2016 GOTY Awards
Along with our group-selected 2016 Game of the Year Awards, each member of the PC Gamer staff has independently chosen one game to commend as a personal favorite of the year. We'll continue to post new Staff Picks throughout the rest of 2016.
I came late to the Kentucky Route Zero party. So late, in fact, that I was only barely aware of it until the summer of 2014. My inauguration was a long time coming—I'd lost count of the number of glowing reviews I'd read for the first three of a proposed five acts, and while I reckoned it sounded like my cup of tea on a cursory level, I'd decided its narrative-leaning nature would echo that of Gone Home, Dear Esther, and The Stanley Parable.
These were (and still are) some of my favourite games, therefore I can't really tell you why it take me quite so long to join Conrad, Blue and old-timer Joseph in the forecourt of the Equus Oils station, but that it just did. It turns out Kentucky Route Zero is nothing like Fullbright, The Chinese Room or Galactic Cafe's seminal works. Kentucky Route Zero is like no other game I've ever played.
Which feels like a strange thing to say about a game whose story isn't finished. Of those five planned acts, developer Cardboard Computer released its first three between January 2013 and May 2014. It wasn't until July of this year that Act 4 landed, and its fifth and final chapter is without a due date entirely. This year has been a questionable one for a number of reasons, yet it's been a very good 12 months for videogames. Nevertheless, my favourite game of 2016 is Kentucky Route Zero's penultimate episode—a small portion of a game which on its own makes little sense, but against what's come before it is arguably the most important.
In a sense, KRZ's fourth act is the runt of its litter. It tells a similarly disparate tale which pays no less deference to storytelling, self-reflection, and the series' Americana lineage; but its structure, tone and outlook is distinctly less overwrought compared to its forerunners. It feels like the calm before the storm as it swaps the open road for life at sea—yet how it turns itself inward to better examine the quirks of its idiosyncratic cast is nothing short of wonderful.
Choices again govern the direction of the story, yet, this time more than ever, outline its past. Every decision carries weight, and can vastly alter you and the character you've vouched for's outlook. Likewise, interlacing narratives is a series staple among its cast of interchangeable and equally playable characters, yet number four spends much of its time exploring these networks further still. This in turn prompts a shift in tone: one which eschews the familiar dread of previous installments to instead focus on the minutiae of each scenario—the personalities, the foibles, the less obvious imperfections of this broadly dysfunctional, or, at the very least, disjointed, crew.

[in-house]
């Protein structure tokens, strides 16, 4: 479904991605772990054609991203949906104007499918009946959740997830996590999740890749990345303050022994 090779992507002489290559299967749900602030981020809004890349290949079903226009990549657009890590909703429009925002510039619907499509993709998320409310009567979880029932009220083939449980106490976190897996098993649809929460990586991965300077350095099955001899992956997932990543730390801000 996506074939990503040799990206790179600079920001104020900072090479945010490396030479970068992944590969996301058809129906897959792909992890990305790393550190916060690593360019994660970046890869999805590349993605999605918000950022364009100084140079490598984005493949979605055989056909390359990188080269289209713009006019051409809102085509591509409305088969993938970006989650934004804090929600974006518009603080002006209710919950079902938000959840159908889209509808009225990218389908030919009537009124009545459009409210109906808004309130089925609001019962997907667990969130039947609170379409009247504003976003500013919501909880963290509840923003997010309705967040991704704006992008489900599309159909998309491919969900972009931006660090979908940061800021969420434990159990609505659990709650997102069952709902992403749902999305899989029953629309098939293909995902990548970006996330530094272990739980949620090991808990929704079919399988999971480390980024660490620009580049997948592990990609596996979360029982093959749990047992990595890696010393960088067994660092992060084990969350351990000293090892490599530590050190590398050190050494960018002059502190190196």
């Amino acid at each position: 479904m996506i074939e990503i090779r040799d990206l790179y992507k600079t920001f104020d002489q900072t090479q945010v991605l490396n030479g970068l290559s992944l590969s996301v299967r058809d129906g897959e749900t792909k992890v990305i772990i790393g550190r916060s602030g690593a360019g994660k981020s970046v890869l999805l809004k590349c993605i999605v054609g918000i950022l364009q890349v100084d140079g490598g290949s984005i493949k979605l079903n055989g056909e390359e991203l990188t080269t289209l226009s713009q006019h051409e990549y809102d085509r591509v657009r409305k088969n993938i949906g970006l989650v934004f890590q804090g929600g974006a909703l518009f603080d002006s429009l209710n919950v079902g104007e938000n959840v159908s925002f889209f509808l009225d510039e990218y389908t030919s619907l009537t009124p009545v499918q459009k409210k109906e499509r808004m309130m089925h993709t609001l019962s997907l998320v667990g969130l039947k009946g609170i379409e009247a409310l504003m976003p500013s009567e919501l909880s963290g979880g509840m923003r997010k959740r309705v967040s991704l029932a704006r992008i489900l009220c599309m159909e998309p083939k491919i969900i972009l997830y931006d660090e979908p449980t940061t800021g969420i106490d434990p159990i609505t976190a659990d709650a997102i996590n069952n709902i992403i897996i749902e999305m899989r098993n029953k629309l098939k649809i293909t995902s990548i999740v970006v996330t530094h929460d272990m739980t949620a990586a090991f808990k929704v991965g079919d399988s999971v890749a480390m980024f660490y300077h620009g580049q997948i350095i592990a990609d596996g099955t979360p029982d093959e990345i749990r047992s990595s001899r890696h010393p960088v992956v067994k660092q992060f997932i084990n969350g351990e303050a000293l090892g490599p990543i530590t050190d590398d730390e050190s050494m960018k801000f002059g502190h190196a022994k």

It's difficult to dwell on what Kentucky Route Zero does best because it's how you play it that matters. While each game will typically wind up with similar conclusions, how you get there is what makes it interesting—something which is interminably subject to change. Sidestepping the open road, the gospel churches, the bureaucracy of the Big City, and replacing it with the Mark Twain-esque story-focussed lazy Echo river is a masterstroke which sets the stage for the series' fifth and closing act. By dwelling on its specifics, its relatable vignettes, and its whimsical anecdotes and metaphors, Act 4 is perhaps the least developed of the lot as far as overarching narrative in concerned, but is nonetheless crucial to the story's progression.
The indie renaissance, for want of a less hackneyed term, of the last several years has opened the door to games like Kentucky Route Zero—yet at the same time KRZ is a game which recaptures the text-heavy, parser-reliant classics of yesteryear. With a stunning, minimalist art style, Kentucky Route Zero is a story-heavy game whereby you're as much the author as you are the reader and the player. Act 4 not only serves to frame its curtain call, but also celebrates all that's come before it.